(CNN) -- Four employees of the world's second-largest mining company were arrested in China on suspicion of espionage and stealing state secrets, after having been detained days earlier, state-run media said Thursday.
File photo of Chinese Premier Wen Jiabao on a 2006 tour of a Rio Tinto plant in Western Australia.
Four employees of Rio Tinto -- one Australian and three Chinese -- had been held since Sunday, said Australian Foreign Minister Stephen Smith.
Under Chinese law, suspects are officially charged when they are arrested, a distinction from being detained.
Officials with the Ministry of Foreign Affairs offered conflicting information at a news conference, saying the four workers were detained, not arrested.
China's reason for holding Australian Stern Hu "came as a surprise" to the Australian government, Smith said.
Opposition leader Malcolm Turnbull said: "We've raised our concerns with the Chinese Embassy in Canberra. This is a matter of very real concern, and it is completely unacceptable."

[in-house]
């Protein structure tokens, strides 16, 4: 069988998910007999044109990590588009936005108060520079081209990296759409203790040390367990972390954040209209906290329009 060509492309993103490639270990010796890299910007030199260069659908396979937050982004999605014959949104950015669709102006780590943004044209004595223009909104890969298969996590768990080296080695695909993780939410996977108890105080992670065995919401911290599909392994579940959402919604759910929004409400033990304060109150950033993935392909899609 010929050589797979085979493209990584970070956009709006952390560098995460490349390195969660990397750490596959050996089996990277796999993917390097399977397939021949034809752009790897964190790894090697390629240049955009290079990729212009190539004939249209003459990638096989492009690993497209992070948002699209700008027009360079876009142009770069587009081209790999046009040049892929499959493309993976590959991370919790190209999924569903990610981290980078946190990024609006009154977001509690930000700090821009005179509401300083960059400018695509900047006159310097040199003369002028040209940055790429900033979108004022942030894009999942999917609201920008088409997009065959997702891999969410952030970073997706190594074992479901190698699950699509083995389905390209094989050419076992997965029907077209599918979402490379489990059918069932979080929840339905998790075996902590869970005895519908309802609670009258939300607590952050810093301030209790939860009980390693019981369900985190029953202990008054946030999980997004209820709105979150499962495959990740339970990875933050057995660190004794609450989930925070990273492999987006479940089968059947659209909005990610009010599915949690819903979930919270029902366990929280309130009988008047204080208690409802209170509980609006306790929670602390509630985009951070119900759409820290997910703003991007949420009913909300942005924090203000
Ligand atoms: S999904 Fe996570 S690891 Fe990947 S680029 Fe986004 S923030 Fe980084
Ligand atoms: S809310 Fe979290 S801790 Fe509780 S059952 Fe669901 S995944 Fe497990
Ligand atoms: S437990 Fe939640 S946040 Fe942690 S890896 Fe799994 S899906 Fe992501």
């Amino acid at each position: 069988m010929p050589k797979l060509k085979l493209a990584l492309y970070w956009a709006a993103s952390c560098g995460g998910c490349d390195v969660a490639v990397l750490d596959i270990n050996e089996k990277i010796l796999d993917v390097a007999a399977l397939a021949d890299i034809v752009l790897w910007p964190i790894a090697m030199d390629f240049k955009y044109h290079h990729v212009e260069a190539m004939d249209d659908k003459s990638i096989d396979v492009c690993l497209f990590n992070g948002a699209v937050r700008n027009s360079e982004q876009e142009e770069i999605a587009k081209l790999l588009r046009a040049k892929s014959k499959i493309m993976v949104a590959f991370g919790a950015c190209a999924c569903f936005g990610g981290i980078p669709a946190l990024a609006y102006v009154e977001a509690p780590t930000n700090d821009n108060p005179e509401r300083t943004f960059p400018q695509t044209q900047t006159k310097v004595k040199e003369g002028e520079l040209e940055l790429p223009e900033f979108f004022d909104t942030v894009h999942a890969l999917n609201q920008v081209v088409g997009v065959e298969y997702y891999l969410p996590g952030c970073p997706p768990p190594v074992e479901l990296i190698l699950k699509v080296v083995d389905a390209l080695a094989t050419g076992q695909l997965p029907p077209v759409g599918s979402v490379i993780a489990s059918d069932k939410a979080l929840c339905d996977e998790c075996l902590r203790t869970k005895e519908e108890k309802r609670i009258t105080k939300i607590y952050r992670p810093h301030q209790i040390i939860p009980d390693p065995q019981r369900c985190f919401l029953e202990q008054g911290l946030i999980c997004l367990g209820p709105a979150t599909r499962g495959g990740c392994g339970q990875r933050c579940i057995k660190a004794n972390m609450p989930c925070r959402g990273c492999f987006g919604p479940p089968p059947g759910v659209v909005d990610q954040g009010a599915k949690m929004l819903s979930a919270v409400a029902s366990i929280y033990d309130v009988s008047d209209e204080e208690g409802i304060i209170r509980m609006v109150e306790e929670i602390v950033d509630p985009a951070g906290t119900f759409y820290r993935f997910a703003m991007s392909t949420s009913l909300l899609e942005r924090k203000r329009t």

A Rio Tinto spokesman also called the charges surprising. Watch more on the case »
"We are not aware of any evidence that would support such an investigation," spokesman Nick Cobban told CNN. "We will continue to work to support our employees and their families."
Officials at the Chinese government press office in Shanghai were aware of the report but could not confirm the arrests, a spokesman said.
All four are employees at Rio Tinto's Shanghai office, the company said.
Australia's consular agreement with China allows for Australian officials to have access to Hu by Friday, Smith said. Officials have asked that Hu's wife and Rio Tinto officials be allowed to see him, Smith said.
The incident comes after Rio Tinto broke away from a $19.2 billion investment deal with state-owned Chinalco last month.
The deal with Chinalco was signed in February and was awaiting a review by Australia's Foreign Investment Review Board. The deal soured as opposition party members ratcheted disapproval, saying it put Australian resources at strategic risk.
Others saw the deal as an alliance that would further link resource-rich Australia with the commodities-hungry Chinese market.
Smith brushed aside speculation that the detentions were linked to the deal.
"I've seen no evidence and I have no basis for any such speculation," he said. "But I do underline that, when our officials were advised of the reasons for the detention, that came as a surprise to us, as it came as a surprise to Rio Tinto, Mr. Hu's employer."
CNN's Kevin Voigt and Emily Chang in Hong Kong, China, and Kendra Petersen in London, England, contributed to this report.
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